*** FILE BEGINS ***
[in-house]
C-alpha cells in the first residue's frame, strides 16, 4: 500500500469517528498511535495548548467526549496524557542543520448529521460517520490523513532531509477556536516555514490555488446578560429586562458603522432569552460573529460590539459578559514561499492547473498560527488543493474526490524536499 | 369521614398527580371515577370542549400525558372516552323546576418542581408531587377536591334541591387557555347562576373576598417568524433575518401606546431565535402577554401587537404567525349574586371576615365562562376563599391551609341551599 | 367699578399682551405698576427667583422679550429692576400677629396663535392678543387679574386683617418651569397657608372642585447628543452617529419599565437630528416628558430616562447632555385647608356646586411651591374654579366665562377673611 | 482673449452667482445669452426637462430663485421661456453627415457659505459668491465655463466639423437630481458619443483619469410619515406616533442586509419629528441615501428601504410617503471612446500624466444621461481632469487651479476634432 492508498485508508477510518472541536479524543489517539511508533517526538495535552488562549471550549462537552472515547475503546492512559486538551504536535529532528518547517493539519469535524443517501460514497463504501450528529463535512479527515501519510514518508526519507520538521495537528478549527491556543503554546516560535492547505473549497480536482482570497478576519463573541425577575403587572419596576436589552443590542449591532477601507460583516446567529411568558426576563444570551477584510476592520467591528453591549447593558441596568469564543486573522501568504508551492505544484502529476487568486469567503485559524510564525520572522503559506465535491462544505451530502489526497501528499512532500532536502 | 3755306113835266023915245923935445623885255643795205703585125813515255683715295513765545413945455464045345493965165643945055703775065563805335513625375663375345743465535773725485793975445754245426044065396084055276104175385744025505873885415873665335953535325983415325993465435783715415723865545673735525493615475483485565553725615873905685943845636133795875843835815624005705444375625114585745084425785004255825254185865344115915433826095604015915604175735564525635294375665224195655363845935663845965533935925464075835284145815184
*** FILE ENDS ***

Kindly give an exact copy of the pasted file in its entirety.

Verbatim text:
[in-house]
C-alpha cells in the first residue's frame, strides 16, 4: 500500500469517528498511535495548548467526549496524557542543520448529521460517520490523513532531509477556536516555514490555488446578560429586562458603522432569552460573529460590539459578559514561499492547473498560527488543493474526490524536499 | 369521614398527580371515577370542549400525558372516552323546576418542581408531587377536591334541591387557555347562576373576598417568524433575518401606546431565535402577554401587537404567525349574586371576615365562562376563599391551609341551599 | 367699578399682551405698576427667583422679550429692576400677629396663535392678543387679574386683617418651569397657608372642585447628543452617529419599565437630528416628558430616562447632555385647608356646586411651591374654579366665562377673611 | 482673449452667482445669452426637462430663485421661456453627415457659505459668491465655463466639423437630481458619443483619469410619515406616533442586509419629528441615501428601504410617503471612446500624466444621461481632469487651479476634432 492508498485508508477510518472541536479524543489517539511508533517526538495535552488562549471550549462537552472515547475503546492512559486538551504536535529532528518547517493539519469535524443517501460514497463504501450528529463535512479527515501519510514518508526519507520538521495537528478549527491556543503554546516560535492547505473549497480536482482570497478576519463573541425577575403587572419596576436589552443590542449591532477601507460583516446567529411568558426576563444570551477584510476592520467591528453591549447593558441596568469564543486573522501568504508551492505544484502529476487568486469567503485559524510564525520572522503559506465535491462544505451530502489526497501528499512532500532536502 | 3755306113835266023915245923935445623885255643795205703585125813515255683715295513765545413945455464045345493965165643945055703775065563805335513625375663375345743465535773725485793975445754245426044065396084055276104175385744025505873885415873665335953535325983415325993465435783715415723865545673735525493615475483485565553725615873905685943845636133795875843835815624005705444375625114585745084425785004255825254185865344115915433826095604015915604175735564525635294375665224195655363845935663845965533935925464075835284145815184